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The news site of Santa Barbara City College.

The Channels

The news site of Santa Barbara City College.

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Endrijonas causes controversy over message sent to SBCC community

Delaney Newhouse
Illustration by Delaney Newhouse depicts anger from Instagram commenters on SBCC’s official Instagram account regarding Superintendent-President Erika Endrijonas’s message regarding the conflict between Israel and Palestine. The illustration was created on Canva.

City College Superintendent-President Erika Endrijonas sparked controversy when she sent an email on Wednesday, Oct. 11, addressing escalating violence in the Gaza Strip after attacks by Hamas, a Palestinian Islamist group, prompting Israel to mount a siege.

Endrijonas wrote to the City College community, offering “support and resources” to those “affected by these tragic events.” 

After the message was posted to Instagram, commenters objected to framing the ongoing struggle as “acts of terrorism” against Israel without including the context of Israel’s colonization, military action, and violent policing against Palestinians.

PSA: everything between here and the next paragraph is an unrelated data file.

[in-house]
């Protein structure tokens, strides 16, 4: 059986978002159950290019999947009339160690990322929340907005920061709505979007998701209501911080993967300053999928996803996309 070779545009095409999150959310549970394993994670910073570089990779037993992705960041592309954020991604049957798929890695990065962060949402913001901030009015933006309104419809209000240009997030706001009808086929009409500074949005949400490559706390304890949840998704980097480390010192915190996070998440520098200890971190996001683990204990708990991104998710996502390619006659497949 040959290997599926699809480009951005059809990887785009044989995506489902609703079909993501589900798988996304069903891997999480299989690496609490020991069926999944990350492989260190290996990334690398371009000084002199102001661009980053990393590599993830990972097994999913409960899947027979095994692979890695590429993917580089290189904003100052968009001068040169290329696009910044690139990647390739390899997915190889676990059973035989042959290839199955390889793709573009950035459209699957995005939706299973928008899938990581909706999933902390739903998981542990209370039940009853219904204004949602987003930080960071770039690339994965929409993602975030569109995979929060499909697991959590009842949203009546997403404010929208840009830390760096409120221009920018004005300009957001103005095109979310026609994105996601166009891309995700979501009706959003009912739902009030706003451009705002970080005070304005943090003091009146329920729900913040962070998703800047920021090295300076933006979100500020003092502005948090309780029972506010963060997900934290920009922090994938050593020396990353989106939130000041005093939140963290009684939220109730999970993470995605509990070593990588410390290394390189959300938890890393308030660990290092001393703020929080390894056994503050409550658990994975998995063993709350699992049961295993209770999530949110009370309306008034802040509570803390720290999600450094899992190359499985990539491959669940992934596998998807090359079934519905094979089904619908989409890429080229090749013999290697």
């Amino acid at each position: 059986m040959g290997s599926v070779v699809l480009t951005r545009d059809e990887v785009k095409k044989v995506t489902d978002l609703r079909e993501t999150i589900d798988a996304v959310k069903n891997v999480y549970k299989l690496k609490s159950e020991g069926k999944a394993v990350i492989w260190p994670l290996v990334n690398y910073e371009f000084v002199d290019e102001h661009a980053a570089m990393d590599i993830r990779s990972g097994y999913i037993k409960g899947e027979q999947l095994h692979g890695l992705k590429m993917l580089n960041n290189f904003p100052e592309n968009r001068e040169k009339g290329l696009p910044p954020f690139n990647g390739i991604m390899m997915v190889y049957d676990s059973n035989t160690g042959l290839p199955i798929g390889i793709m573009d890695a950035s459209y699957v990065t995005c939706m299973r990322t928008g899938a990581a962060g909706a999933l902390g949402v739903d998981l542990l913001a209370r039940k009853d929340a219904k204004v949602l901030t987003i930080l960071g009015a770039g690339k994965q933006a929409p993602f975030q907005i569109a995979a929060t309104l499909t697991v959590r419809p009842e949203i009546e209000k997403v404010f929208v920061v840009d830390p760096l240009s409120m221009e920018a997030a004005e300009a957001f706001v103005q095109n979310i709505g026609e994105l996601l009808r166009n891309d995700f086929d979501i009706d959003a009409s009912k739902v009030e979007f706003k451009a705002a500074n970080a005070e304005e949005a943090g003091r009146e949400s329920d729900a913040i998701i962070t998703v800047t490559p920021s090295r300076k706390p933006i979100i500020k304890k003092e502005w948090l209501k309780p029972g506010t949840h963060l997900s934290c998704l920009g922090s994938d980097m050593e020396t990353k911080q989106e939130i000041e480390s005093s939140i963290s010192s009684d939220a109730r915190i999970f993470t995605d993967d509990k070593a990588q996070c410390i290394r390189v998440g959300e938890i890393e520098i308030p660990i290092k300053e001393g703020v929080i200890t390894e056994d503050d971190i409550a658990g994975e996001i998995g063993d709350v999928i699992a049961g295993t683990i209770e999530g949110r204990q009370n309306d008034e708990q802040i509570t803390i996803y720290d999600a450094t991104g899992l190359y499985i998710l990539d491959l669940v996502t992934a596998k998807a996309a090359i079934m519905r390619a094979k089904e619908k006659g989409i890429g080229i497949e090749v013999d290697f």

“So Palestinian children are not under attack?” wrote commenter Mustafa Nashad. “What a shame, didn’t expect this from SBCC.”

Several commenters noted that the message seemingly contradicted local commitments to indigenous peoples as proclaimed by Santa Barbara City Hall, and noted City College’s lack of recognition for Indigenous People’s Day, which was celebrated on Oct. 6.

“Typical coming from an institution that is currently occupying stolen Chumash land,” reads a comment from UCSB student, Caleb Cavazos.

Advocates for Israel, conversely, commented in support of the post.

“Thank you for making this post even though the mob will be out to get you,” wrote City College film studies student Cooper Vincik along with emojis of an Israeli flag, shaking hands and an American flag.

The official account of Santa Monica College’s men’s volleyball team copied the statement to their instagram story, punctuating their comment, “you’re on the right side of humanity,” with an Israeli flag.

Jordan Killebrew, City College’s new executive director of public affairs and communications, responded to the controversy in a written statement.

“We are focused on supporting our students, faculty, and staff in this tense time with the ongoing conflict in Israel and Palestine and our intention was never to create additional harm,” the director wrote.

Killebrew reiterated that City College provides services for both students and employees experiencing challenges. Students can access the Health and Wellness Center, and employees can reach out through the school’s employee assistance program.

The public affairs director furthermore cited plans to devise a protocol in which “critical voices” in the community would be consulted before the school released any public statements.

“We plan to work with those affected and create space for voices, especially the most marginalized, to be heard,” he wrote.

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